In regard Tisha B’av however, the process is reversed. The fast of Shiva Asar B’Tammuz ushers in the mourning period of the Three Weeks, which are analogous to shloshim. Rosh Chodesh Av begins the ‘Nine Days’, which bear certain resemblance to ‘shiva’. The actual week of Tisha B’av has added stringencies like the first three days of shiva. Finally, the night and morning of Tisha B’av are analogous to when the mourner must contend with the overwhelming grief felt at the moment he is informed of the tragedy that has befallen him.
On Tisha B’av we do not don talis and tefillin, leather shoes are removed, and we do not greet others. It is as if the Jew People are in a state of oninus, mourning for a parent who has not yet been buried. However, on Tisha B’av itself we begin to accept consolation. By midday of the day after Tisha B’av we are again permitted to listen to music, shaving, taking haircuts, and doing laundry. Shabbos Nachamu - the Shabbos after Tisha B’av – has a measure of added joy.
What is the meaning behind the enigmatic and rapid turnabout that occurs after Tisha B’av concludes?
Chasam Sofer notes that the concept of national mourning is itself unusual. Throughout the course of history there have been many great empires that achieved global domination and unrivaled might. With the passage of time they have faded into oblivion. Their glorious past has become relegated to the history books and scholarly debate. There aren’t any rituals which recall that past greatness. Let bygones be bygones!
The Turks do not cry about the loss of the mighty Ottoman Empire. Greece and Italy benefit greatly from the tourism generated from its ancient ruins, but the nation does not mourn the death of Caesar and the demise of the Academy. The Iberian Peninsula has forfeited its glorious empires during the Middle Ages, and Contemporary Iran and Iraq have little connection to the mighty Persian and Babylonian empires of yesteryear.
As the world turns, empires rise and fall. Only the Jewish People refuse to let go of their ancient glory. Why the obstinate refusal? It is true that in the time of Shlomo the ancient Israelites had a great empire, with every king in the world paying homage to him, but now that is all ancient history. For two millennia we have been wandering the globe, persecuted, victimized, and hated. What is the point of continuing to mourn our fallen glory?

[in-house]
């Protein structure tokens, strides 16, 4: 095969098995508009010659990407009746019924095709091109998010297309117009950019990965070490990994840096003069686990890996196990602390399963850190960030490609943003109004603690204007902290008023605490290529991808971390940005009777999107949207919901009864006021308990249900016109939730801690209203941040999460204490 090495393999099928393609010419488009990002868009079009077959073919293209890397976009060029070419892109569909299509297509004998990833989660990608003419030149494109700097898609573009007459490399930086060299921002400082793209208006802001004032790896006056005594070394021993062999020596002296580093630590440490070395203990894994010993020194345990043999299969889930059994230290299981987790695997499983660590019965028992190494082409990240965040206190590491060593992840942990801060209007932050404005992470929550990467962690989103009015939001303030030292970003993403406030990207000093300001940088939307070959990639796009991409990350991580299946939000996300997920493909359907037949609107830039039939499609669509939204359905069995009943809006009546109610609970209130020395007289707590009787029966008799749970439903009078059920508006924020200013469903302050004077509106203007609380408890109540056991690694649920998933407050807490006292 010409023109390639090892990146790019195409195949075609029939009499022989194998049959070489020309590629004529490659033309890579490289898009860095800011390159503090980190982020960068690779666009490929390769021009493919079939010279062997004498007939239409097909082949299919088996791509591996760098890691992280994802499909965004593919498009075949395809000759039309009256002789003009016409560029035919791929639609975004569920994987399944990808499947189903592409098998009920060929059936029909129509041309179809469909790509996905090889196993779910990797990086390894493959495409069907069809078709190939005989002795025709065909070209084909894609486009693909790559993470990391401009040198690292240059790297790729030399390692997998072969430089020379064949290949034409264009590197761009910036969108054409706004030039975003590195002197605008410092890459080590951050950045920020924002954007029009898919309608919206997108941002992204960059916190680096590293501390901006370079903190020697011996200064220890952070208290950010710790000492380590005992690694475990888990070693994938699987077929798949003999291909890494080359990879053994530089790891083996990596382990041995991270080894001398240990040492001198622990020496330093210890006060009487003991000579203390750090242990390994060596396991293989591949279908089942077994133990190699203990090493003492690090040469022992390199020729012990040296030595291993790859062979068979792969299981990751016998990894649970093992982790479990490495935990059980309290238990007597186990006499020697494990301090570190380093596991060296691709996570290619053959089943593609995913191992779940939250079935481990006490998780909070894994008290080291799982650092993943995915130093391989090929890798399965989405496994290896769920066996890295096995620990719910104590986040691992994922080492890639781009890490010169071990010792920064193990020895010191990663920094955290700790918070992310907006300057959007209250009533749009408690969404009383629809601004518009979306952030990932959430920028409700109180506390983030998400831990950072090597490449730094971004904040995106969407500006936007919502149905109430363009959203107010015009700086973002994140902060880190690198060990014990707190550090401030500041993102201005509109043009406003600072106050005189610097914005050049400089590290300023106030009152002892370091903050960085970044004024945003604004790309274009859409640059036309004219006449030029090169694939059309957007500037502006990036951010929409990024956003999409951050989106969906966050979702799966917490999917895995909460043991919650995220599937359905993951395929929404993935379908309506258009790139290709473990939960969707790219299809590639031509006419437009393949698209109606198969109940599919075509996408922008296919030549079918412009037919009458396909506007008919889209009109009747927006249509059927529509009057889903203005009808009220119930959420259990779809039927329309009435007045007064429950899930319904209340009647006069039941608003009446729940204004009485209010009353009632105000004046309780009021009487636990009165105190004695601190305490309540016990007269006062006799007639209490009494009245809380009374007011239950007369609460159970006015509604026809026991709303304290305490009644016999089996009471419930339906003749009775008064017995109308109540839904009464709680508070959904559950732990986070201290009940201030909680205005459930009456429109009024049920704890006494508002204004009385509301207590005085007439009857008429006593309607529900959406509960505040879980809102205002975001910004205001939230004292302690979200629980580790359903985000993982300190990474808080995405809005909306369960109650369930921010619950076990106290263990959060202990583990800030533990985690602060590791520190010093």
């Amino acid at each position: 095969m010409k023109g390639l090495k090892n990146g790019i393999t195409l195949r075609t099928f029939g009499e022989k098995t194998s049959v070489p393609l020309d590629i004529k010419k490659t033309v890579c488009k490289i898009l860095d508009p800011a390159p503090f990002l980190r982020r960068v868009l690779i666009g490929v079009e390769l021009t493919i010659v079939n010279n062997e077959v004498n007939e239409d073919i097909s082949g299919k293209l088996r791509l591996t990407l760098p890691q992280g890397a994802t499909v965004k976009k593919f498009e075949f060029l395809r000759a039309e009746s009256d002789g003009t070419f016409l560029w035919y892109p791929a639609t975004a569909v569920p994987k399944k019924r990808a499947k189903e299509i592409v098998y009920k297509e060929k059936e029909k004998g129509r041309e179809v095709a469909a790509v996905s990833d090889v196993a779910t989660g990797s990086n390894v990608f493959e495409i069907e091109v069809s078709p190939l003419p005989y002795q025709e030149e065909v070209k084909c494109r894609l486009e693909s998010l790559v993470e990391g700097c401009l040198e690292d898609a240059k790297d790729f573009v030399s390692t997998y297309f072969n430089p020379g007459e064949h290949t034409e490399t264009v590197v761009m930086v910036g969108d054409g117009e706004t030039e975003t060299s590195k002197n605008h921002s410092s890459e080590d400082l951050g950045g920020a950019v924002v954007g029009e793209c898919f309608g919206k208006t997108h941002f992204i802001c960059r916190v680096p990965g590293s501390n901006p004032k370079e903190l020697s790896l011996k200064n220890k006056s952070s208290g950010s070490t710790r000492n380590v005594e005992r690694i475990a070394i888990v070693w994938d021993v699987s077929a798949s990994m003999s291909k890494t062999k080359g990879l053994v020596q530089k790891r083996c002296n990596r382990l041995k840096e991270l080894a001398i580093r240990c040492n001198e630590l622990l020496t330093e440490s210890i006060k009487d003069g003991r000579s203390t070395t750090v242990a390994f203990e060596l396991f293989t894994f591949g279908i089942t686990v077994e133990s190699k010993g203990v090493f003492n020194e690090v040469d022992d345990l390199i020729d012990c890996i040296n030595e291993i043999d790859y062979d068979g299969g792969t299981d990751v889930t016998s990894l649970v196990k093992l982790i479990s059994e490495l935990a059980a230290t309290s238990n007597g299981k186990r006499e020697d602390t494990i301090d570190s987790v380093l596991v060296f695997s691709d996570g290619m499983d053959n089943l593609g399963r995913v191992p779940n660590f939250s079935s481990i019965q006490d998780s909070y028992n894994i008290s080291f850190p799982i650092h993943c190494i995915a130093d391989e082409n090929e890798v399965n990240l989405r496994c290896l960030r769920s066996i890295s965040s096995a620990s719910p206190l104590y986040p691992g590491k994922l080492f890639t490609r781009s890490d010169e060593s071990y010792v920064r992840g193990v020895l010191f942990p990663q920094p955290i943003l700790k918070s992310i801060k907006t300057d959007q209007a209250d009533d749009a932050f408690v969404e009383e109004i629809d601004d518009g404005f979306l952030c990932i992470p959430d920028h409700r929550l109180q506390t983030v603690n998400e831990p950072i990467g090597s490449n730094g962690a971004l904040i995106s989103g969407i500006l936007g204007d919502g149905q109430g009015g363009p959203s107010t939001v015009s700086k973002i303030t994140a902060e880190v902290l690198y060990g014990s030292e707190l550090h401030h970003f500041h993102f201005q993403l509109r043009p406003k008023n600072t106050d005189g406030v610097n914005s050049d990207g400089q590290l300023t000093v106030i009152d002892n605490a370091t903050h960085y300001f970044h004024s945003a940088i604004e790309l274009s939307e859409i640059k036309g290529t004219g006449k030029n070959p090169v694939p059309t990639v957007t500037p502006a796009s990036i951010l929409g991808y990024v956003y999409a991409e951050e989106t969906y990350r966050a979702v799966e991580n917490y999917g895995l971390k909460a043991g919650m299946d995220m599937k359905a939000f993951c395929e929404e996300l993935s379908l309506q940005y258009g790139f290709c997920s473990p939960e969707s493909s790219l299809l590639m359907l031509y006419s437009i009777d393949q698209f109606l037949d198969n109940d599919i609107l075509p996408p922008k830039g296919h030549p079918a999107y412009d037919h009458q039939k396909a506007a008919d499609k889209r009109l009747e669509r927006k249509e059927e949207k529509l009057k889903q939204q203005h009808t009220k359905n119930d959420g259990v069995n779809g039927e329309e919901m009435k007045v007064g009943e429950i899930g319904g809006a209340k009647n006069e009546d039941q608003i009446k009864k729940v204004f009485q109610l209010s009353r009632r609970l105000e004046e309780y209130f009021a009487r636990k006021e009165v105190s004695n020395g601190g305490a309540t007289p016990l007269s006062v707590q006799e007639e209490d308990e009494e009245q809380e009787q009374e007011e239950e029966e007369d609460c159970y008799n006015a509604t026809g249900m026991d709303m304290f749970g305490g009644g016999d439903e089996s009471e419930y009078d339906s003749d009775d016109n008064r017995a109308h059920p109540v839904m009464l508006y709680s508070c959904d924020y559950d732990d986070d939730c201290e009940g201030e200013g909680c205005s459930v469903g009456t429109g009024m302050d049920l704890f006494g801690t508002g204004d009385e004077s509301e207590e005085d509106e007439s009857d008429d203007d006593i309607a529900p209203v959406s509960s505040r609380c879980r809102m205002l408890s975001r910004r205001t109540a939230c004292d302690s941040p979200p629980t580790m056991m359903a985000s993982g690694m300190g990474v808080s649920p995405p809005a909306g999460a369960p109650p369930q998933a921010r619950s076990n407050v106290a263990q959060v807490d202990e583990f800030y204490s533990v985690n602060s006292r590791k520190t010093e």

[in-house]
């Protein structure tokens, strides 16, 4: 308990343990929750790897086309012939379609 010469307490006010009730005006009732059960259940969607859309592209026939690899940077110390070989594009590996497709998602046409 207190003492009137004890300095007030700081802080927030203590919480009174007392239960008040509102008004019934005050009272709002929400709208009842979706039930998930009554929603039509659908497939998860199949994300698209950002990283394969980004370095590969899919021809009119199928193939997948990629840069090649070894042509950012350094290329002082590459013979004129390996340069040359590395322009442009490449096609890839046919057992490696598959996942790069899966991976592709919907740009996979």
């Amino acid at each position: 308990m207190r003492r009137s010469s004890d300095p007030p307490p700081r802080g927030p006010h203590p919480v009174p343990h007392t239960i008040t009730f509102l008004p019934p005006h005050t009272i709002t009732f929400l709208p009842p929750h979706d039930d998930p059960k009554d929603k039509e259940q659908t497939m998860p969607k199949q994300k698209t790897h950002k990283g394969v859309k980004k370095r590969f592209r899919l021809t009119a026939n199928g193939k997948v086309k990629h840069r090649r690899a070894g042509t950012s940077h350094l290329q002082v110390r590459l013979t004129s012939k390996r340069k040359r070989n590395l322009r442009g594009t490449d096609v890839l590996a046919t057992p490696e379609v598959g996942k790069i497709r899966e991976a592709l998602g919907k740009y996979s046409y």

Chasam Sofer explains that G-d created a blessing called ‘forgetfulness’. After any unbearable tragedy, the immediate sorrow and pain is unbearable. The ability to resiliently get past it and continue with life is only due to that gift of forgetfulness that G-d endows.
However, if the relative one presumes to be dead is really alive, there is no ‘blessing of forgetfulness’ and the mourner will have a far more difficult time coping.
Yaakov Avinu mourned the loss of his beloved son Yosef for twenty-two years. The Torah records that after Yaakov came to the conclusion that Yosef had been killed, “All of his sons and all of his daughters arose to comfort him, but he refused to be comforted, and said: ‘For I will go down to the grave mourning for my son’.” Rashi explains, “One is unable to accept consolation for someone who is alive if he (the mourner) presumes him to be dead. This is because the decree of ‘forgetfulness from the heart’ was only for a dead person, not one who is alive.’
The reasons why no nation mourns the demise of its former glory is because ‘you can’t cry over spilled milk.’ Ancient Egypt, Babylonia, Greece, Rome, Byzantine Empire, Napoleon’s France, Bismarck’s Germany, the British Empire etc., will never again reacquire the dominance and superiority they once had. When something is perpetually lost it naturally is slowly forgotten. Life unavoidably moves on, and there is no purpose agonizing over the past.
Klal Yisroel however, cannot be consoled because our glory and prominence is not gone! What we lost with the destruction of the Bais Hamikdash is not permanent, and we believe our greatest glories are yet to come.
Yirmiyahu commences Eichah lamenting the fact that Jerusalem, the once proud metropolis, “has become like a widow”. She has become like a widow, however she is not truly a widow because her husband is not dead. He is far away - battered, bruised, and shaken. But he is not dead, and she knows he will one day return.